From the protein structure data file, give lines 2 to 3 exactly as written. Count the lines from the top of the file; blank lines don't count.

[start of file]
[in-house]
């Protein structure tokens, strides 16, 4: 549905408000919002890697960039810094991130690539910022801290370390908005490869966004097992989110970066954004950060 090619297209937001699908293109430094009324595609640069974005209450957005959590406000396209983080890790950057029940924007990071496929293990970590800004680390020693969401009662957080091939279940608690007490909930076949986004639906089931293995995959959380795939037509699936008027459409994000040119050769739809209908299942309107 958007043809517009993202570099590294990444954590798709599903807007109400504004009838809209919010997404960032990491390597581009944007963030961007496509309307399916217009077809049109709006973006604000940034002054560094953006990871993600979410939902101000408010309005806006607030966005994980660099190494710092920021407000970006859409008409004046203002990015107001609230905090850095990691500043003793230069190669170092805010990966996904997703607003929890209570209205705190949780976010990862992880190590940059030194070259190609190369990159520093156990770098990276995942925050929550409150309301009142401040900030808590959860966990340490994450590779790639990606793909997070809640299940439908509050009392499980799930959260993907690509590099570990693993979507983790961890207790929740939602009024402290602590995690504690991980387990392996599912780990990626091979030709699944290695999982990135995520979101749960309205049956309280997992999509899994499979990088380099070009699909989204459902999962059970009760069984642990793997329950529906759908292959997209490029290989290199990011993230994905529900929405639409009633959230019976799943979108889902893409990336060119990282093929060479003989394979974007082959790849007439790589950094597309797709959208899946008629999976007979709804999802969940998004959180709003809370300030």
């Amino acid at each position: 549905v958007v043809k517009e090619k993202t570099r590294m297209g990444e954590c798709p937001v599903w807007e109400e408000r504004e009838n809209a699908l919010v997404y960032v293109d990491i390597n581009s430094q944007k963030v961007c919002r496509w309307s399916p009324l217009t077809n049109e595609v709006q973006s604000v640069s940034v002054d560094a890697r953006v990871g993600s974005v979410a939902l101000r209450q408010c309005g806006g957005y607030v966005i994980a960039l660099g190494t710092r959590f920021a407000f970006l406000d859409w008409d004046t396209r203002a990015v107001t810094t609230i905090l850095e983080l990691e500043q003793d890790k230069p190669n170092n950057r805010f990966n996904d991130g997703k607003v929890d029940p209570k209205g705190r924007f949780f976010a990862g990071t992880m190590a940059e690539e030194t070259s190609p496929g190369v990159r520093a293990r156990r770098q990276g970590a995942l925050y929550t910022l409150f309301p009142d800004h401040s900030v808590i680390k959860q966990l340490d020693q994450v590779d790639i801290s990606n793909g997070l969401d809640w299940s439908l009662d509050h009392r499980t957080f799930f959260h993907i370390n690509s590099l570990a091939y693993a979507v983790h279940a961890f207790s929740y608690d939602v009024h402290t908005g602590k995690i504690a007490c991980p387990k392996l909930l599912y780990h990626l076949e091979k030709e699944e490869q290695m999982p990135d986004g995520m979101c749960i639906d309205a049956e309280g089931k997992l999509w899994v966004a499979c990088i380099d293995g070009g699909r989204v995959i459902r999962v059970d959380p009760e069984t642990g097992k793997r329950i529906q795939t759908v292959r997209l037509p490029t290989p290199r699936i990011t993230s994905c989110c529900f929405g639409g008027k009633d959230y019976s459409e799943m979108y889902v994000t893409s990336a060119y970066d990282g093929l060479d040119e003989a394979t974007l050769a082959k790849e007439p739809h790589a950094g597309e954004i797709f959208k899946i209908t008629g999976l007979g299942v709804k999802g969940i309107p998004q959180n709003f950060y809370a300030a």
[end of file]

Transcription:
């Protein structure tokens, strides 16, 4: 549905408000919002890697960039810094991130690539910022801290370390908005490869966004097992989110970066954004950060 090619297209937001699908293109430094009324595609640069974005209450957005959590406000396209983080890790950057029940924007990071496929293990970590800004680390020693969401009662957080091939279940608690007490909930076949986004639906089931293995995959959380795939037509699936008027459409994000040119050769739809209908299942309107 958007043809517009993202570099590294990444954590798709599903807007109400504004009838809209919010997404960032990491390597581009944007963030961007496509309307399916217009077809049109709006973006604000940034002054560094953006990871993600979410939902101000408010309005806006607030966005994980660099190494710092920021407000970006859409008409004046203002990015107001609230905090850095990691500043003793230069190669170092805010990966996904997703607003929890209570209205705190949780976010990862992880190590940059030194070259190609190369990159520093156990770098990276995942925050929550409150309301009142401040900030808590959860966990340490994450590779790639990606793909997070809640299940439908509050009392499980799930959260993907690509590099570990693993979507983790961890207790929740939602009024402290602590995690504690991980387990392996599912780990990626091979030709699944290695999982990135995520979101749960309205049956309280997992999509899994499979990088380099070009699909989204459902999962059970009760069984642990793997329950529906759908292959997209490029290989290199990011993230994905529900929405639409009633959230019976799943979108889902893409990336060119990282093929060479003989394979974007082959790849007439790589950094597309797709959208899946008629999976007979709804999802969940998004959180709003809370300030």
């Amino acid at each position: 549905v958007v043809k517009e090619k993202t570099r590294m297209g990444e954590c798709p937001v599903w807007e109400e408000r504004e009838n809209a699908l919010v997404y960032v293109d990491i390597n581009s430094q944007k963030v961007c919002r496509w309307s399916p009324l217009t077809n049109e595609v709006q973006s604000v640069s940034v002054d560094a890697r953006v990871g993600s974005v979410a939902l101000r209450q408010c309005g806006g957005y607030v966005i994980a960039l660099g190494t710092r959590f920021a407000f970006l406000d859409w008409d004046t396209r203002a990015v107001t810094t609230i905090l850095e983080l990691e500043q003793d890790k230069p190669n170092n950057r805010f990966n996904d991130g997703k607003v929890d029940p209570k209205g705190r924007f949780f976010a990862g990071t992880m190590a940059e690539e030194t070259s190609p496929g190369v990159r520093a293990r156990r770098q990276g970590a995942l925050y929550t910022l409150f309301p009142d800004h401040s900030v808590i680390k959860q966990l340490d020693q994450v590779d790639i801290s990606n793909g997070l969401d809640w299940s439908l009662d509050h009392r499980t957080f799930f959260h993907i370390n690509s590099l570990a091939y693993a979507v983790h279940a961890f207790s929740y608690d939602v009024h402290t908005g602590k995690i504690a007490c991980p387990k392996l909930l599912y780990h990626l076949e091979k030709e699944e490869q290695m999982p990135d986004g995520m979101c749960i639906d309205a049956e309280g089931k997992l999509w899994v966004a499979c990088i380099d293995g070009g699909r989204v995959i459902r999962v059970d959380p009760e069984t642990g097992k793997r329950i529906q795939t759908v292959r997209l037509p490029t290989p290199r699936i990011t993230s994905c989110c529900f929405g639409g008027k009633d959230y019976s459409e799943m979108y889902v994000t893409s990336a060119y970066d990282g093929l060479d040119e003989a394979t974007l050769a082959k790849e007439p739809h790589a950094g597309e954004i797709f959208k899946i209908t008629g999976l007979g299942v709804k999802g969940i309107p998004q959180n709003f950060y809370a300030a």